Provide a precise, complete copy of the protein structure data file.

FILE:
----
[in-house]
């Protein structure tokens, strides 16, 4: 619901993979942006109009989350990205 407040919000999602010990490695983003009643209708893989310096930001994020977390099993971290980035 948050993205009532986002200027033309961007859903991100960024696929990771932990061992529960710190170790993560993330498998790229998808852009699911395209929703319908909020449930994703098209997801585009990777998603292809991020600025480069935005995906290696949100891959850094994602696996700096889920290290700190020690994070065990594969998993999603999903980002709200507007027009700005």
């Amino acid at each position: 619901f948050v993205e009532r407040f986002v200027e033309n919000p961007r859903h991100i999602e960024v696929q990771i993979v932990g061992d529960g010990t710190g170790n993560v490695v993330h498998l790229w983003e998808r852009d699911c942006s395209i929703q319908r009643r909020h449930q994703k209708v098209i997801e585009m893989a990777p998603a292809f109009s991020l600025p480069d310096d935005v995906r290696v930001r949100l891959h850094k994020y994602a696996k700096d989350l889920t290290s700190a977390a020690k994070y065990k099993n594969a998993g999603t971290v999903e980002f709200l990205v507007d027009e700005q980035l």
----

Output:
[in-house]
């Protein structure tokens, strides 16, 4: 619901993979942006109009989350990205 407040919000999602010990490695983003009643209708893989310096930001994020977390099993971290980035 948050993205009532986002200027033309961007859903991100960024696929990771932990061992529960710190170790993560993330498998790229998808852009699911395209929703319908909020449930994703098209997801585009990777998603292809991020600025480069935005995906290696949100891959850094994602696996700096889920290290700190020690994070065990594969998993999603999903980002709200507007027009700005």
């Amino acid at each position: 619901f948050v993205e009532r407040f986002v200027e033309n919000p961007r859903h991100i999602e960024v696929q990771i993979v932990g061992d529960g010990t710190g170790n993560v490695v993330h498998l790229w983003e998808r852009d699911c942006s395209i929703q319908r009643r909020h449930q994703k209708v098209i997801e585009m893989a990777p998603a292809f109009s991020l600025p480069d310096d935005v995906r290696v930001r949100l891959h850094k994020y994602a696996k700096d989350l889920t290290s700190a977390a020690k994070y065990k099993n594969a998993g999603t971290v999903e980002f709200l990205v507007d027009e700005q980035l």